Two weeks ago, I became a Noonday Collection Ambassador, and I couldn’t be more thrilled to have this as the next step in my story! Noonday is a business that uses fashion to create meaningful opportunities and dignified work for artisans in vulnerable communities around the world. We partner with the most amazingly talented artisan businesses in twelve countries: Afghanistan, Ecuador, Ethiopia, Guatemala, Haiti, India, Kenya, Mexico, Nepal, Peru, Rwanda, and Uganda.
Noonday is a collection of women here in the States and across the globe who want to become leaders in their community, who believe in justice and dignity for everyone, and who desire a flourishing world where children are cherished, people have jobs, women are empowered and we are all connected.
I will be 40 next year, and it has taken me almost 35 years to understand and appreciate what it means to be a woman, to be feminine, and to trust I have strength and dignity. Up until four years ago, I was living a life with plenty of mistakes and setbacks. And while some of my stories have led me to feel guilt and shame, I almost wouldn’t trade my life story for anything, because it allows me to empathize with women who feel broken, who long to be pure and wholesome, and who mourn the loss of innocence often denied to us as women.
While on a mission trip in Africa two months ago, I was thinking about poverty and the systemic effects of disempowerment in vulnerable communities. I know I went to Africa to serve those in need as someone in need. But it got me wondering: How am I poor? Certainly I have a “good life”. I can pay the rent on an apartment I live in by myself. I have a car and a job and a dog. I travel and have dinner out with friends. I have medical coverage and can buy healthy foods. So how am I poor?
And, as I replayed the entirety of my story in my mind, I realized my poverty is intimacy. I have spent the last four years uncovering the many ways I have misunderstood intimacy, been careless with it, and in doing so, walked further and further away from experiencing it. And I know, as a woman built for relationships and designed for community, a lack of true intimacy is a painful wound in the soul.
About two years ago, I felt God calling me to engage in social justice. He didn’t provide details for the road ahead and certainly didn’t hand me a map. But he has gently and tenderly led me deeper and deeper into the stories of women in my community and around the world who are poor, vulnerable, and disempowered. As I hear the story of a young girl from an impoverished family in Afghanistan, married off as a child bride and required to prove her fertility at a dramatically young age, my head bows in sadness. As I learn the name and see the face of a woman who almost abandoned her baby on the steps of an orphanage because she didn’t have the money or a proper home to care well for her daughter, I weep for how differently she and I live. As I befriend women recently rescued from trafficking who are struggling to regain a sense of dignity and to feel safe in this world, my head bows even further from the ways women are discriminated against and treated with terrifying inequity.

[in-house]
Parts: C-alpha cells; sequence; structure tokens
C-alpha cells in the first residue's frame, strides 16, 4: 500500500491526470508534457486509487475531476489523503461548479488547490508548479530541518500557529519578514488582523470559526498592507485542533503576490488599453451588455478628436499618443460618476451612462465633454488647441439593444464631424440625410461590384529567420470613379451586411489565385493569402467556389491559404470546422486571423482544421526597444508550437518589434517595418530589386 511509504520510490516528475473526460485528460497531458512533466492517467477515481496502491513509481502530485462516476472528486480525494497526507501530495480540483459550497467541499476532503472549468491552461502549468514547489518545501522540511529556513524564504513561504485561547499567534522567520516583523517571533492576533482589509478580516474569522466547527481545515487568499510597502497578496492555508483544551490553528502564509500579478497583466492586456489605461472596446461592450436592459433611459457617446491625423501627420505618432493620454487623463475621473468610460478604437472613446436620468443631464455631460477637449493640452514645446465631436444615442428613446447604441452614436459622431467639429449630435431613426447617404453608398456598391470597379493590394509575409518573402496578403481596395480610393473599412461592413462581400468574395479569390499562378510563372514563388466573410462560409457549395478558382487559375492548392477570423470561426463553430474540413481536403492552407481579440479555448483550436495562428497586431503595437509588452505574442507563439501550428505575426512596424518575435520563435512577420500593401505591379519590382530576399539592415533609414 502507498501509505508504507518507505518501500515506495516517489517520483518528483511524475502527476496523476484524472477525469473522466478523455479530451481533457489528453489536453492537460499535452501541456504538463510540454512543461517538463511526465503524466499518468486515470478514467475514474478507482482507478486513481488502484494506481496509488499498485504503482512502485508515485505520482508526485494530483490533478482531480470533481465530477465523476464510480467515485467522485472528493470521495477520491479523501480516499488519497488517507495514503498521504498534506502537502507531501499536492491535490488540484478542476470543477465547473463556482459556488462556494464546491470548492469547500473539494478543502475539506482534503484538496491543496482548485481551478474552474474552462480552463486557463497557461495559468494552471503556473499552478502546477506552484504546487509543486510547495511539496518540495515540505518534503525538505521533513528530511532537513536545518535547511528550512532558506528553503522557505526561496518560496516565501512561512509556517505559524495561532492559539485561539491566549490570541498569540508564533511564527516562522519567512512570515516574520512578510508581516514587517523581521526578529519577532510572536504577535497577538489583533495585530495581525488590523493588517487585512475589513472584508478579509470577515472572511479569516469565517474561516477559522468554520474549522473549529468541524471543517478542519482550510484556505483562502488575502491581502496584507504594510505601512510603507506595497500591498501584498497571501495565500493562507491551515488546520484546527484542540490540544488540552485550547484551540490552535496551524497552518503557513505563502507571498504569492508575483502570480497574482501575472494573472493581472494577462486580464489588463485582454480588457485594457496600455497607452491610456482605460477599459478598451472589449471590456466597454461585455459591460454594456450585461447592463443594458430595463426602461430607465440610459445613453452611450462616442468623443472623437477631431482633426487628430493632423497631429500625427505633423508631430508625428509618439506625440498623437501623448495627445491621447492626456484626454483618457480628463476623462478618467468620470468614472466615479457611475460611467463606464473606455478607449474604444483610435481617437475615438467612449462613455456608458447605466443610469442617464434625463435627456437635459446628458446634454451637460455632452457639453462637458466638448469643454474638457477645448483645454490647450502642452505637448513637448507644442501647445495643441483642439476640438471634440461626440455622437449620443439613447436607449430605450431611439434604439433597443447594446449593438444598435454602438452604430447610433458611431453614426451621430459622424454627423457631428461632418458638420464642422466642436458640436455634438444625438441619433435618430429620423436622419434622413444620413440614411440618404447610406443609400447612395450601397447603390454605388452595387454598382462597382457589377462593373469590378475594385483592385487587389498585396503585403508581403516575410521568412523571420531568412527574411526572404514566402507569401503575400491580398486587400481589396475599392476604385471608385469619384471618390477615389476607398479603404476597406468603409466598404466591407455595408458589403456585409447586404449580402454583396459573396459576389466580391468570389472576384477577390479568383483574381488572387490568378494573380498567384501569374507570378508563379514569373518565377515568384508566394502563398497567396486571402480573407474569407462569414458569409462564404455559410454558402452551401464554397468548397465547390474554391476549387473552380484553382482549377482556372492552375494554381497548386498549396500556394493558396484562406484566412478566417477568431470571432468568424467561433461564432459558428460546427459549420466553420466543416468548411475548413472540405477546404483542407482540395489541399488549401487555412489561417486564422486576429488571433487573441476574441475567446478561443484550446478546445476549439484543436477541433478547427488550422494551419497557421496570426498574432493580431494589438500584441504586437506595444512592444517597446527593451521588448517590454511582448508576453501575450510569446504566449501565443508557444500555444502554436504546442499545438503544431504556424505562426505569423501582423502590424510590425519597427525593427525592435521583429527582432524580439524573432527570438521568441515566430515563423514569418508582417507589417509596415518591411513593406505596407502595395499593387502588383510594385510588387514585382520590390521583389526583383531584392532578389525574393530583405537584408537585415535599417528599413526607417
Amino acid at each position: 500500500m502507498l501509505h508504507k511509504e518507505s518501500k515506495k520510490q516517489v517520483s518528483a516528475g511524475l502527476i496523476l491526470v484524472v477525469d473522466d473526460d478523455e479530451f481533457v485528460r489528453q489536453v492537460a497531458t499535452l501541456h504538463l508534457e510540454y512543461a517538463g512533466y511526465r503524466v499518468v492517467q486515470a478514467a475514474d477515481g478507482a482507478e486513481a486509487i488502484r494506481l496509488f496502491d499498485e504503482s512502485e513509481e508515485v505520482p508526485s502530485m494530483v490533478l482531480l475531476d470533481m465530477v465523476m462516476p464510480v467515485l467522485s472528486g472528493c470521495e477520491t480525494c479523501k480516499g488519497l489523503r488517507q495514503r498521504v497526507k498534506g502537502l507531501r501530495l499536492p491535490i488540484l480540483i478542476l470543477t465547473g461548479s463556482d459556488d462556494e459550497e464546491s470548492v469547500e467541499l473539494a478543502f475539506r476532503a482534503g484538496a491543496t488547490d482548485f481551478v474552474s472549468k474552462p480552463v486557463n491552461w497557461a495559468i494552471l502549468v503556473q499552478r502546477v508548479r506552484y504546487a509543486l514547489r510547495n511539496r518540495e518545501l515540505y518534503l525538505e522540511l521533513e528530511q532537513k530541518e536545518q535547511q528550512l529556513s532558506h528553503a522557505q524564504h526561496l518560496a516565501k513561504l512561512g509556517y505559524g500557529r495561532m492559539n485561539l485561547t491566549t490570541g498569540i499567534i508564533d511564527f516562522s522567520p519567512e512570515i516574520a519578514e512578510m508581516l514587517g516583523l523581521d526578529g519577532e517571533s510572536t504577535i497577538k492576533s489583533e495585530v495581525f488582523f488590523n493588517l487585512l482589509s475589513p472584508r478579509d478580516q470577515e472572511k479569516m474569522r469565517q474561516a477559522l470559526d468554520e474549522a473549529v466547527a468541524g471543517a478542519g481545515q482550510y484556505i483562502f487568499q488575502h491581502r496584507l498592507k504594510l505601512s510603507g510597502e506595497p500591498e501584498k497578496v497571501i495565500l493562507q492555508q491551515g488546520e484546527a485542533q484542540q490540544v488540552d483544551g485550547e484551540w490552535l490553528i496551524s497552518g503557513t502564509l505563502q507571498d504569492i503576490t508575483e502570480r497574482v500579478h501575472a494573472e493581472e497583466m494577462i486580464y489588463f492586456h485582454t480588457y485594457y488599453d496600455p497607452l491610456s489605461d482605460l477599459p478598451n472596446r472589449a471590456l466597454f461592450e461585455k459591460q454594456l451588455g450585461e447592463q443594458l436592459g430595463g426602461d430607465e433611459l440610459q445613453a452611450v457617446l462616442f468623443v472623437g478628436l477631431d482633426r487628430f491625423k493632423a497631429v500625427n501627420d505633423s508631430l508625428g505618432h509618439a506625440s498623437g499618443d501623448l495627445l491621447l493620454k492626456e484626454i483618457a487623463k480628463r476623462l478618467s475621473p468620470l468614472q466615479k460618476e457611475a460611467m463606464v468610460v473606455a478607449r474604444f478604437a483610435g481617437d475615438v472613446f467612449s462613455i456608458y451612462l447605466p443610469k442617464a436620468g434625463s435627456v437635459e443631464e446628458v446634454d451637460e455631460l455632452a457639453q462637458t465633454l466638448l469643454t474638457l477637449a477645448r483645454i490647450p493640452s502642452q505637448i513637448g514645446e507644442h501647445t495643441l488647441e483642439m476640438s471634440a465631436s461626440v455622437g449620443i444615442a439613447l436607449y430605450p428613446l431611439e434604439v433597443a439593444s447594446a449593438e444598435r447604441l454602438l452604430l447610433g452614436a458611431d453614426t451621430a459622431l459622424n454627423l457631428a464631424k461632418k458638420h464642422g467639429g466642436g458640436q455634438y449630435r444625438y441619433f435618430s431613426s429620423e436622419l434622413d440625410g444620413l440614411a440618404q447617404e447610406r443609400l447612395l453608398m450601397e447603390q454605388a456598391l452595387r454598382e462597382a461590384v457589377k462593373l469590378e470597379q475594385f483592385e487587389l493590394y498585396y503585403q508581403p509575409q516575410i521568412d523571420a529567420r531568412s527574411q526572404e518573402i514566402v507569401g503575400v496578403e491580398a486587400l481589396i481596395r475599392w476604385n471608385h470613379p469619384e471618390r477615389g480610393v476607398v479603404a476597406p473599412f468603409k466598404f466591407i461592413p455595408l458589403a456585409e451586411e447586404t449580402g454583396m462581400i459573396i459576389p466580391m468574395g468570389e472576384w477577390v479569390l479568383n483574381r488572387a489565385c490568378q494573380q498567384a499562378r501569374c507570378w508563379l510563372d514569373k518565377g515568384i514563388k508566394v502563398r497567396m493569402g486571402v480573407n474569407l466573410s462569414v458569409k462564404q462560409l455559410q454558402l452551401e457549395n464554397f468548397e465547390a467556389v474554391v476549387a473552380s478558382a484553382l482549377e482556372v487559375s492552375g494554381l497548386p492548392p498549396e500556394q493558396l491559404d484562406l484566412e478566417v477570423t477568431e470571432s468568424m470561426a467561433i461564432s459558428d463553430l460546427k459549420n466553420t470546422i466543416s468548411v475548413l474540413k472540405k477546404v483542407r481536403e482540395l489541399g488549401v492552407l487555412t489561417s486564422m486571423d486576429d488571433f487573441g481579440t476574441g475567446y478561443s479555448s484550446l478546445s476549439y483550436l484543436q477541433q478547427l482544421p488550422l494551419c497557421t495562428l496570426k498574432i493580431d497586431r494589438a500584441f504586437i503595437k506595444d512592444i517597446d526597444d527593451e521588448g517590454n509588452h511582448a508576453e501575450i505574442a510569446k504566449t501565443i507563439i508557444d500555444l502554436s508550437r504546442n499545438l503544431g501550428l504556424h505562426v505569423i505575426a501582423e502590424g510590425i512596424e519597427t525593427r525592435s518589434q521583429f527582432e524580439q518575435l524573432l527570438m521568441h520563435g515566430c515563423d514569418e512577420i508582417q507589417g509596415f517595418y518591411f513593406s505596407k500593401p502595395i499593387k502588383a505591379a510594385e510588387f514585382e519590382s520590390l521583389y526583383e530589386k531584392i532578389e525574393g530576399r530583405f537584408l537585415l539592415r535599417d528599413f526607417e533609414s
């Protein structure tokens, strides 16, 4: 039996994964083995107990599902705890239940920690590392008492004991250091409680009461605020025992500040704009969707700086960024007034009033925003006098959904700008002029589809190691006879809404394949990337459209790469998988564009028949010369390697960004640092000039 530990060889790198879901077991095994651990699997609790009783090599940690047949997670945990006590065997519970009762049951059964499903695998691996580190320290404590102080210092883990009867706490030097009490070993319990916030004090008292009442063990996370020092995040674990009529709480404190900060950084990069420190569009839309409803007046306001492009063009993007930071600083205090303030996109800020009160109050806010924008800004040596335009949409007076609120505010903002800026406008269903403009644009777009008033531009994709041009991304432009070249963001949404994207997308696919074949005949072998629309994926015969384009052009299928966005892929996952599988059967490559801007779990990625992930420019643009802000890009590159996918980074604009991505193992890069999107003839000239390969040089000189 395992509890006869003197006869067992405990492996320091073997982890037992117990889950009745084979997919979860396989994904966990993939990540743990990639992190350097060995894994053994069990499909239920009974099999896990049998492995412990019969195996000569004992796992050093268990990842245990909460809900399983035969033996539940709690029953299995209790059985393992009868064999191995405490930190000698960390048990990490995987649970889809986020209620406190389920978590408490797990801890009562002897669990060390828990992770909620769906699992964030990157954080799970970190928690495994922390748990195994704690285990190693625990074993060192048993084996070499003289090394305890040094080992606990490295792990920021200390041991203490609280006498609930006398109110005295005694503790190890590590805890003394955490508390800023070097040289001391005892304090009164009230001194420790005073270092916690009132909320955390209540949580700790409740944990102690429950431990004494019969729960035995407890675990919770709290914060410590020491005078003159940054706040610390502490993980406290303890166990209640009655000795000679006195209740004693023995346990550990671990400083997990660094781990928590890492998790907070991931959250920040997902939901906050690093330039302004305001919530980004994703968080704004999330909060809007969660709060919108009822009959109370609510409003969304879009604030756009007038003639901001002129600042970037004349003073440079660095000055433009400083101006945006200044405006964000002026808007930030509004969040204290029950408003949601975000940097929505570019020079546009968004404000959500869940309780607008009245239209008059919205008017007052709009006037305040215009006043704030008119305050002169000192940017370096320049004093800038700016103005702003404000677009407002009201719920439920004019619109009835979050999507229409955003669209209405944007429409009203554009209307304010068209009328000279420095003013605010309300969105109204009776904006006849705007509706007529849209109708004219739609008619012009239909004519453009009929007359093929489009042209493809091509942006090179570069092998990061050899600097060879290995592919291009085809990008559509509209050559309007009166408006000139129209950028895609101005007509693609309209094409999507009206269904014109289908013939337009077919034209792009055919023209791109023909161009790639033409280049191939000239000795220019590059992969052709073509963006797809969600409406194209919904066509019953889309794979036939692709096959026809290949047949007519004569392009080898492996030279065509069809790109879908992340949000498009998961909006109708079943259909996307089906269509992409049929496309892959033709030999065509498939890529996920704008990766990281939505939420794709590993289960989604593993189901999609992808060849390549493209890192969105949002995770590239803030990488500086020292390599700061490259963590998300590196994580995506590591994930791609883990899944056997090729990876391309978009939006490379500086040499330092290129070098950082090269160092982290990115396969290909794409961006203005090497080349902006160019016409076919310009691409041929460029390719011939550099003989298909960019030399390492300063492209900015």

Four years ago, I laid out the pieces of my story – all of it. The desirable and the things I would prefer to keep hidden. And it was awful, like setting the table for a meal I would absolutely not like to eat. I saw this whole scene and thought, “This is a mess. I am a mess!” I felt helpless to change and discouraged about decisions I had made in my past. But… in doing this, I was given another perspective. I realized that all these pieces make sense together if seen from another angle. They have shaped me to connect with certain people and to be passionate about certain things, like women in vulnerable situations, and the poor and needy.
Over time, I have learned that I matter, and what I do with my life matters. I am not disempowered like many women I know here locally and around the world. I can make choices for myself about where I live, whom I marry, and what I do with my life. I have resources and a support network of family and friends. And I know now that I don’t want my abundantly blessed life to lead to entitlement. I want to use what I have been given to empower others.
I want to let women in my community and around the world know they matter, too, and that the world would truly miss out if they were not here and their stories were not told. I want us all to feel beautiful in our own skin and to accept and appreciate our story. No amount of shame or abuse or neglect can take away the dignity we are given as daughters of our good and loving God. And I long to stand with my sisters in solidarity, to advocate for them when few will listen, and to participate in their empowerment so they can bring forth beauty and creativity as we were designed to do.
Noonday Collection allows me an opportunity to openly encourage and inform women in my community about the way our sisters are living around the world and invite them to partner with me in creating a marketplace where we can style one another and purchase hand-made products that provide dignified work and hope of a sustainable life for these women.
By hosting a Trunk Show or Adoption Show, purchasing products, or becoming an Ambassador, you and I can link arms and say to our sisters in our community and overseas, “I see you and love you. You are talented and beautiful, and I stand with you.”
Beautiful, broken, beloved Sisters. You are why I Noonday.
Please join me! If you are interested in hosting a Show or you just want more information, please contact me at firstname.lastname@example.org.